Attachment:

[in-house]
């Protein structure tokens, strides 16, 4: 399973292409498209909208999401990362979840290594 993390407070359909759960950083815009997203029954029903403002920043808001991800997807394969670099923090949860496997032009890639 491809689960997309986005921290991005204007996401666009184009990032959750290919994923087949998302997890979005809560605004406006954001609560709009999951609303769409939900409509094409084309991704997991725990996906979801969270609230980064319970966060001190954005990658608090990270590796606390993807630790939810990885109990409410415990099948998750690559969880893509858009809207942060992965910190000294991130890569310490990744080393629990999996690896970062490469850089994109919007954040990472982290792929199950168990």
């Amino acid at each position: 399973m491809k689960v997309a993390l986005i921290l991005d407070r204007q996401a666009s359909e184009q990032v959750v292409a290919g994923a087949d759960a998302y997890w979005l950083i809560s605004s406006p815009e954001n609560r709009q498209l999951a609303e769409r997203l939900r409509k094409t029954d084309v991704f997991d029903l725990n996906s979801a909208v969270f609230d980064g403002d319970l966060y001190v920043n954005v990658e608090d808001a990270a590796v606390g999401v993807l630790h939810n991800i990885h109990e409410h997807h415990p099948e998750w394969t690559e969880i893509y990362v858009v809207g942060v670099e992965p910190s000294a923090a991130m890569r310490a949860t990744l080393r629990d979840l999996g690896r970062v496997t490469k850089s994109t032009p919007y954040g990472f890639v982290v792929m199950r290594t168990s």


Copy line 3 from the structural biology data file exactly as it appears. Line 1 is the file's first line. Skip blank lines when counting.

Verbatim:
């Amino acid at each position: 399973m491809k689960v997309a993390l986005i921290l991005d407070r204007q996401a666009s359909e184009q990032v959750v292409a290919g994923a087949d759960a998302y997890w979005l950083i809560s605004s406006p815009e954001n609560r709009q498209l999951a609303e769409r997203l939900r409509k094409t029954d084309v991704f997991d029903l725990n996906s979801a909208v969270f609230d980064g403002d319970l966060y001190v920043n954005v990658e608090d808001a990270a590796v606390g999401v993807l630790h939810n991800i990885h109990e409410h997807h415990p099948e998750w394969t690559e969880i893509y990362v858009v809207g942060v670099e992965p910190s000294a923090a991130m890569r310490a949860t990744l080393r629990d979840l999996g690896r970062v496997t490469k850089s994109t032009p919007y954040g990472f890639v982290v792929m199950r290594t168990s």